Linked by Thom Holwerda on Mon 2nd Jan 2012 19:12 UTC
GNU, GPL, Open Source Late last year, president Obama signed a law that makes it possible to indefinitely detain terrorist suspects without any form of trial or due process. Peaceful protesters in Occupy movements all over the world have been labelled as terrorists by the authorities. Initiatives like SOPA promote diligent monitoring of communication channels. Thirty years ago, when Richard Stallman launched the GNU project, and during the three decades that followed, his sometimes extreme views and peculiar antics were ridiculed and disregarded as paranoia - but here we are, 2012, and his once paranoid what-ifs have become reality.
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Neolander
Member since:
2010-03-08

I think this guy is not against the core idea of profit as incentive. Economics can make anything look like profit by twisting it sufficiently to make it look like a number. He just advocates other form of profits than purely material and selfish ones.

Work psychologists have long shown that while the traditional "carrot and stick" incentive works for purely physical tasks, it fails for anything more intellectual. Creativity (as measured by the candle in the box experiment at least) is apparently stimulated by other incentives, such as freedom, cooperation with others, and the feeling that a work is benefiting something beyond just yourself.

Hard truth is, people who do the best work out there do not work for the money, but for other forms of profit. They only want enough money to earn a living, and it does not even have to come from their work. Give your employees a day a week to do whatever they want, as long as they show it to coworkers in the end, and you'll actually observe increased productivity in the end with no extra money out of your pocket. To the contrary, big salaries have been shown to reduce intellectual performance and sense of morals as compared to smaller ones.

I think there was a nice presentation on TED by Barry Schwarz or Dan Ariety about this, but I sadly can't find it back with this little information at hand. Been a year or so since I saw it, and I don't remember enough keywords.

Edited 2012-01-04 09:02 UTC

Reply Parent Score: 2

JoshuaS Member since:
2011-09-15

I'm sorry that I gave the idea that I dislike profit, which I really don't ( hence the "NOT a communist agitator" thingy ). Profit is at its heart completely ethical and disallowing people to make profit on their really hard work is just plainly cruel. But my point is that entrepreneurs should FIRST think about minimalising their effects on the environment, their workers, socially less prosperous individuals and on politics BEFORE thinking about maximizing their profits. If the entrepreneurs of the entertainment and software industries would seek ways of getting profit that does not relay for its continuity on the filtering of the Internet ( thus, an ethical way of generating profit, because they would not be taking away rights of citizens for only their well-being ), SOPA would simply implode, because there would be no unethical profit to protect. And in fact, if all corporations would think this way, so would all of our governments.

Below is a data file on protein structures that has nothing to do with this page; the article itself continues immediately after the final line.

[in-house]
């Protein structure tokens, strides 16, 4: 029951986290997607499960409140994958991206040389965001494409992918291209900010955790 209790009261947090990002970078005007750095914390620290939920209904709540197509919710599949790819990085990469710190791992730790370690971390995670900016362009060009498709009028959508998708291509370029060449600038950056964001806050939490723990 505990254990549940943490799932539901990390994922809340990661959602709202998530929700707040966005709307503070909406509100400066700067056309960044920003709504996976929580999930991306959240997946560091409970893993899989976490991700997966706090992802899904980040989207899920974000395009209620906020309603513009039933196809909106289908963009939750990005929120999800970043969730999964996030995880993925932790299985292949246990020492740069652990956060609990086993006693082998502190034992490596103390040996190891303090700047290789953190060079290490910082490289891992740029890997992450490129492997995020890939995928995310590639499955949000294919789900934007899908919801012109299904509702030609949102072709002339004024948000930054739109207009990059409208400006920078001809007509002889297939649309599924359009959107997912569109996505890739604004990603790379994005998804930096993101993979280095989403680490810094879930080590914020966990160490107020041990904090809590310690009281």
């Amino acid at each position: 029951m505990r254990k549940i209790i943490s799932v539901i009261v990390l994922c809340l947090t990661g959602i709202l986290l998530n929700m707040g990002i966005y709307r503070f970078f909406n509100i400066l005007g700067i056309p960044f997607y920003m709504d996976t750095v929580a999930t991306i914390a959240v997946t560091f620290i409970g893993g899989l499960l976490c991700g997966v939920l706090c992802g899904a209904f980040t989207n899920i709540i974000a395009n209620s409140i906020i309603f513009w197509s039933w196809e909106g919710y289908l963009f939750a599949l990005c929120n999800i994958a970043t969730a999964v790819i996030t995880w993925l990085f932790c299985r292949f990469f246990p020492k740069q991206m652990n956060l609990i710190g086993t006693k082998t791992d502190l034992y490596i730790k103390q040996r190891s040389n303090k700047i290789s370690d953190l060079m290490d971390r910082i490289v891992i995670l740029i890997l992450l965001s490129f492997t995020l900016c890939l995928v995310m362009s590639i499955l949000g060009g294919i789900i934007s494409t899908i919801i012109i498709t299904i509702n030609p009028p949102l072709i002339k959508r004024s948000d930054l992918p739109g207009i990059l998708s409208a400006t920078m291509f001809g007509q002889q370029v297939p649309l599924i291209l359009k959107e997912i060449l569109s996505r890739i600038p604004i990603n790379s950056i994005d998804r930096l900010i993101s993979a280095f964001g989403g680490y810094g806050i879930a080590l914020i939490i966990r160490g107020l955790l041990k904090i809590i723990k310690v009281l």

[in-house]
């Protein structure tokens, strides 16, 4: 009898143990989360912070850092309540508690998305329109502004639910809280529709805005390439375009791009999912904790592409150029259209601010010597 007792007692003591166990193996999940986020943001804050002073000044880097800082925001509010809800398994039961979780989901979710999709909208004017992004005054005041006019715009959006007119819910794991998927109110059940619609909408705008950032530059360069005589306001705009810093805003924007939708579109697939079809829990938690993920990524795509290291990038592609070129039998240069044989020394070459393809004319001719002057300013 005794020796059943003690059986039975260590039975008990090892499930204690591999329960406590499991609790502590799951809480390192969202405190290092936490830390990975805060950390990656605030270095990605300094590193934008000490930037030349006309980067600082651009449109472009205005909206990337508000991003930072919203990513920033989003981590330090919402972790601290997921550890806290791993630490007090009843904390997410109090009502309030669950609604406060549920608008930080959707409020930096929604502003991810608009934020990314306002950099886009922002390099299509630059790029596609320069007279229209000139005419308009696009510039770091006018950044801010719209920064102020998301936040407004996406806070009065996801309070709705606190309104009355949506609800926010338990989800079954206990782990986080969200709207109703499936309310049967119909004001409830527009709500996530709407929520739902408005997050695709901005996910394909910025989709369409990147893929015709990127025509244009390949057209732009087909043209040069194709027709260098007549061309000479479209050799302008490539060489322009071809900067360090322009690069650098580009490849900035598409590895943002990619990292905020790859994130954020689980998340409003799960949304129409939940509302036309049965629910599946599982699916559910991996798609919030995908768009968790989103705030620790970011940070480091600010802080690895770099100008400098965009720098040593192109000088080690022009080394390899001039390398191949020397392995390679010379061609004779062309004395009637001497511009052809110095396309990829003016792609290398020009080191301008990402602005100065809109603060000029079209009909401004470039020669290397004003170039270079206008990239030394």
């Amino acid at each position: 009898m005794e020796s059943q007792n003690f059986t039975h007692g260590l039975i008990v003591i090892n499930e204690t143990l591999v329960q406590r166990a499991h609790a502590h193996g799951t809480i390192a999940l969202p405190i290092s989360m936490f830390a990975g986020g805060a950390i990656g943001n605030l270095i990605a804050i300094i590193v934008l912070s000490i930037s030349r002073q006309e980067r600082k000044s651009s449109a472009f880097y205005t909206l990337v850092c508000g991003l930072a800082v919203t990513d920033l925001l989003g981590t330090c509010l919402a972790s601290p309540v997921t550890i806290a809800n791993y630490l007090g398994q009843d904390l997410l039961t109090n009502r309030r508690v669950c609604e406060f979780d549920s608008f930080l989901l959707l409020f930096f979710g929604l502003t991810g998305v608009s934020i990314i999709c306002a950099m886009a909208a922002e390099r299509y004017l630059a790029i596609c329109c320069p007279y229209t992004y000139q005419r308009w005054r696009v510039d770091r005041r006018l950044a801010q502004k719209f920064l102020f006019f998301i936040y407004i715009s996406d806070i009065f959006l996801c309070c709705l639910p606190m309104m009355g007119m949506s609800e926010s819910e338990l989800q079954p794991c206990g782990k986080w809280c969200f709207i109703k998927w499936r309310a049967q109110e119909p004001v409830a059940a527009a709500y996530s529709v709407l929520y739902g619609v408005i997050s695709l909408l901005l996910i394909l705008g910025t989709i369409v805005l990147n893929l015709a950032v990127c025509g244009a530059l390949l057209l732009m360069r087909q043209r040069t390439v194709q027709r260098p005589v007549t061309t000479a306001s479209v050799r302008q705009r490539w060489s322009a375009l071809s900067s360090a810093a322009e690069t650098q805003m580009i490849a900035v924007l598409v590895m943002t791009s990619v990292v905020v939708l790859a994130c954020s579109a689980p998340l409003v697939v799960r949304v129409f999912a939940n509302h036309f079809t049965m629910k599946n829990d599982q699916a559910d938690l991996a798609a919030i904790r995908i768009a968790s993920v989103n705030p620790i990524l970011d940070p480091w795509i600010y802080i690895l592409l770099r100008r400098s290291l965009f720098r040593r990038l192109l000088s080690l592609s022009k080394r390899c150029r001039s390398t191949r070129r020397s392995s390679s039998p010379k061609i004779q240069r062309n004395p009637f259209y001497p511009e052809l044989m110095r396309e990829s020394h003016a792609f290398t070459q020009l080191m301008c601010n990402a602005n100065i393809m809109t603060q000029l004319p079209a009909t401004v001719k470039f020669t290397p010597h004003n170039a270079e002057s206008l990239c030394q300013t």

And Neolander does have a point: passion in the end matters more than money. Just think of all those hobbyist artists out there that spend hours painting, they don't get a penny but they're awesome, and that's all just because they love what they do. But you do have a point, they also have to pay their rent.

Edited 2012-01-04 10:47 UTC

Reply Parent Score: 1

TheIdiotThatIsMe Member since:
2006-06-17

I'm sorry that I gave the idea that I dislike profit, which I really don't ( hence the "NOT a communist agitator" thingy ). Profit is at its heart completely ethical and disallowing people to make profit on their really hard work is just plainly cruel. But my point is that entrepreneurs should FIRST think about minimalising their effects on the environment, their workers, socially less prosperous individuals and on politics BEFORE thinking about maximizing their profits. If the entrepreneurs of the entertainment and software industries would seek ways of getting profit that does not relay for its continuity on the filtering of the Internet ( thus, an ethical way of generating profit, because they would not be taking away rights of citizens for only their well-being ), SOPA would simply implode, because there would be no unethical profit to protect. And in fact, if all corporations would think this way, so would all of our governments.